Reflecting the structure of composites found in nature and the ancient world, researchers at the University of Illinois at Urbana-Champaign have synthesized thin carbon nanotube (CNT) textiles that exhibit both high electrical conductivity and a level of toughness that is about fifty times higher than copper films, currently used in electronics.

"The structural robustness of thin metal films has significant importance for the reliable operation of smart skin and flexible electronics including...

Im Focus: Deep inside Galaxy M87

The nearby, giant radio galaxy M87 hosts a supermassive black hole (BH) and is well-known for its bright jet dominating the spectrum over ten orders of magnitude in frequency. Due to its proximity, jet prominence, and the large black hole mass, M87 is the best laboratory for investigating the formation, acceleration, and collimation of relativistic jets. A research team led by Silke Britzen from the Max Planck Institute for Radio Astronomy in Bonn, Germany, has found strong indication for turbulent processes connecting the accretion disk and the jet of that galaxy providing insights into the longstanding problem of the origin of astrophysical jets.

Supermassive black holes form some of the most enigmatic phenomena in astrophysics. Their enormous energy output is supposed to be generated by the...

Im Focus: A Quantum Low Pass for Photons

Physicists in Garching observe novel quantum effect that limits the number of emitted photons.

The probability to find a certain number of photons inside a laser pulse usually corresponds to a classical distribution of independent events, the so-called...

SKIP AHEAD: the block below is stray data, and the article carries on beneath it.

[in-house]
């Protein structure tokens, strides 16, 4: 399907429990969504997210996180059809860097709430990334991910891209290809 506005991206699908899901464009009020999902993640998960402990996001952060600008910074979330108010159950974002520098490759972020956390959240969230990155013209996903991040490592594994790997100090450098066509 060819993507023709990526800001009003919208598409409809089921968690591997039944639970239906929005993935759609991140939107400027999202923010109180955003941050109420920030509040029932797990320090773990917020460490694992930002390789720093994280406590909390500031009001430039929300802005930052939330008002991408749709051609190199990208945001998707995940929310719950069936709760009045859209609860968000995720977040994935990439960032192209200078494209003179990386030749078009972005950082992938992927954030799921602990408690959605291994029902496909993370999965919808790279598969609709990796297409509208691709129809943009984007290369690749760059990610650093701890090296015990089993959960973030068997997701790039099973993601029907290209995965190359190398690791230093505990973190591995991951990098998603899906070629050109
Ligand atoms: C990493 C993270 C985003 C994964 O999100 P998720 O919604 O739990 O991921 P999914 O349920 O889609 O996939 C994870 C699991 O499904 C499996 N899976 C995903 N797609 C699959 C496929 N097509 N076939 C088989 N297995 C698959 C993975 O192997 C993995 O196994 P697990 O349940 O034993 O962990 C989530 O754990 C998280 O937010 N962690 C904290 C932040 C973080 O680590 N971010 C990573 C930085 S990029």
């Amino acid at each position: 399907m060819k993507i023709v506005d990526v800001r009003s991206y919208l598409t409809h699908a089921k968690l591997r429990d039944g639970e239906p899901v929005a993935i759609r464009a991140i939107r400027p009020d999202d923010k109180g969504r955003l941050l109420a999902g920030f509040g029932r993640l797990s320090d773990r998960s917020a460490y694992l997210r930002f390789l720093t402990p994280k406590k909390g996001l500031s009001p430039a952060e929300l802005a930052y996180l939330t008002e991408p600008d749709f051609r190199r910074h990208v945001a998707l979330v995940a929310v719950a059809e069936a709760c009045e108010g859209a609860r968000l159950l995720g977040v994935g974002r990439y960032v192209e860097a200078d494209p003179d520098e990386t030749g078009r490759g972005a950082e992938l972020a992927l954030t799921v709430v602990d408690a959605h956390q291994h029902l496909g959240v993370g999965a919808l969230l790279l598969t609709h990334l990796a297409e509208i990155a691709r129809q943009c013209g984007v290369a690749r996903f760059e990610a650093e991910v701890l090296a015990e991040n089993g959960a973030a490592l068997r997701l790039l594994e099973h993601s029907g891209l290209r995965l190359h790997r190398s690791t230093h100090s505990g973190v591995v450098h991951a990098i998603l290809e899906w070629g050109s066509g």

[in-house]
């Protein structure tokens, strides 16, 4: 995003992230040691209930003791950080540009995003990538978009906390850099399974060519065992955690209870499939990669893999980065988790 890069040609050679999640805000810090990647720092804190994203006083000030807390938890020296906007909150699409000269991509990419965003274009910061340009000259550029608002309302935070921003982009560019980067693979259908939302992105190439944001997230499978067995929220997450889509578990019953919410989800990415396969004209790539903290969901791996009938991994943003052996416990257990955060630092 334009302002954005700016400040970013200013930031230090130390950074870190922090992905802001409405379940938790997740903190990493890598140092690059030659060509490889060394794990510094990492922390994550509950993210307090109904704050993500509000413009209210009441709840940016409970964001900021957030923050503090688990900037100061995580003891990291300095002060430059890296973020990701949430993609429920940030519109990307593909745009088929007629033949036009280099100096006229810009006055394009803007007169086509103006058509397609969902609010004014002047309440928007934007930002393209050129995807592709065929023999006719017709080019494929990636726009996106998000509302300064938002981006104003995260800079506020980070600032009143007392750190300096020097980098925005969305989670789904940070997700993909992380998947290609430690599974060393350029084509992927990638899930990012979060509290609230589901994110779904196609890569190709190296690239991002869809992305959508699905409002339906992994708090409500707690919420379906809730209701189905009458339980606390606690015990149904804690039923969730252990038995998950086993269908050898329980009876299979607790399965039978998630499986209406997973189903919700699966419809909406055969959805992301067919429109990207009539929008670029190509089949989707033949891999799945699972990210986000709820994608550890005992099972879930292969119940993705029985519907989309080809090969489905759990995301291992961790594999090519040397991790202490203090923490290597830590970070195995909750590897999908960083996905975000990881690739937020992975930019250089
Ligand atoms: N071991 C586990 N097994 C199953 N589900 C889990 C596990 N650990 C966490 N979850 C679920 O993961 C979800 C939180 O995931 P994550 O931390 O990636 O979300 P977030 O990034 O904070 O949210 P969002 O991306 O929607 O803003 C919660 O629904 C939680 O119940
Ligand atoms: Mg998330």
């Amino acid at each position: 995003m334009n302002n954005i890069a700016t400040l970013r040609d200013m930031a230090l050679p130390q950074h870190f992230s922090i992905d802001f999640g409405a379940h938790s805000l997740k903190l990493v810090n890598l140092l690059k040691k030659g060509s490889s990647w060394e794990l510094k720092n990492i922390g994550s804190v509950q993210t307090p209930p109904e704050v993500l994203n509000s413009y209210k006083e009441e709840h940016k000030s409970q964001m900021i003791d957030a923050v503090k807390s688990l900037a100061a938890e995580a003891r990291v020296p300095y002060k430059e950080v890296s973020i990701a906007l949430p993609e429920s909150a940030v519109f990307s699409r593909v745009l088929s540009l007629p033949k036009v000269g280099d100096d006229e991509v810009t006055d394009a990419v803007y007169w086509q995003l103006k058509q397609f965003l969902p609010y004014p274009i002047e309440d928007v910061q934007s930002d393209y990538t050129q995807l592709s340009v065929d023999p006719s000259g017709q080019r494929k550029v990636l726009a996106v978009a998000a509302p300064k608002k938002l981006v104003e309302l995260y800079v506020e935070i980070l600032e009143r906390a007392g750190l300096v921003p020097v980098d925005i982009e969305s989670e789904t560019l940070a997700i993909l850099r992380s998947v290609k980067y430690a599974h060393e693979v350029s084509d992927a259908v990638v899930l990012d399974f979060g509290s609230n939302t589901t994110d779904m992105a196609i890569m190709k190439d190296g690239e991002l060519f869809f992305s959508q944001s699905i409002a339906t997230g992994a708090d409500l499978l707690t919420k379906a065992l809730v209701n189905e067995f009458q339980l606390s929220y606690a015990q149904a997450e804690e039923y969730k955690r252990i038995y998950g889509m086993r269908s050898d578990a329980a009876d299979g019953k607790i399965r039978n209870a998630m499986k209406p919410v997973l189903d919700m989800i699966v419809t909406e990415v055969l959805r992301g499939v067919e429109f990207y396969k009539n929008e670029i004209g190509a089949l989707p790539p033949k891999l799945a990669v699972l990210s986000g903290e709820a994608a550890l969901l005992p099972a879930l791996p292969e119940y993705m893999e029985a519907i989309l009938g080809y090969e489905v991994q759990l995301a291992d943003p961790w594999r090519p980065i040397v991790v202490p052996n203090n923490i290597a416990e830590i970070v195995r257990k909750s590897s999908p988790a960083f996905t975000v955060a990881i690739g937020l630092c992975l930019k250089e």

Im Focus: Microprocessors based on a layer of just three atoms

Microprocessors based on atomically thin materials hold the promise of the evolution of traditional processors as well as new applications in the field of flexible electronics. Now, a TU Wien research team led by Thomas Müller has made a breakthrough in this field as part of an ongoing research project.

Two-dimensional materials, or 2D materials for short, are extremely versatile, although – or often more precisely because – they are made up of just one or a...

All Focus news of the innovation-report >>>

Anzeige

Anzeige

Event News

Fighting drug resistant tuberculosis – InfectoGnostics meets MYCO-NET² partners in Peru

28.04.2017 | Event News

Expert meeting “Health Business Connect” will connect international medical technology companies

20.04.2017 | Event News

Wenn der Computer das Gehirn austrickst

18.04.2017 | Event News

 
Latest News

Wireless power can drive tiny electronic devices in the GI tract

28.04.2017 | Medical Engineering

Ice cave in Transylvania yields window into region's past

28.04.2017 | Earth Sciences

Nose2Brain – Better Therapy for Multiple Sclerosis

28.04.2017 | Life Sciences

VideoLinks
B2B-VideoLinks
More VideoLinks >>>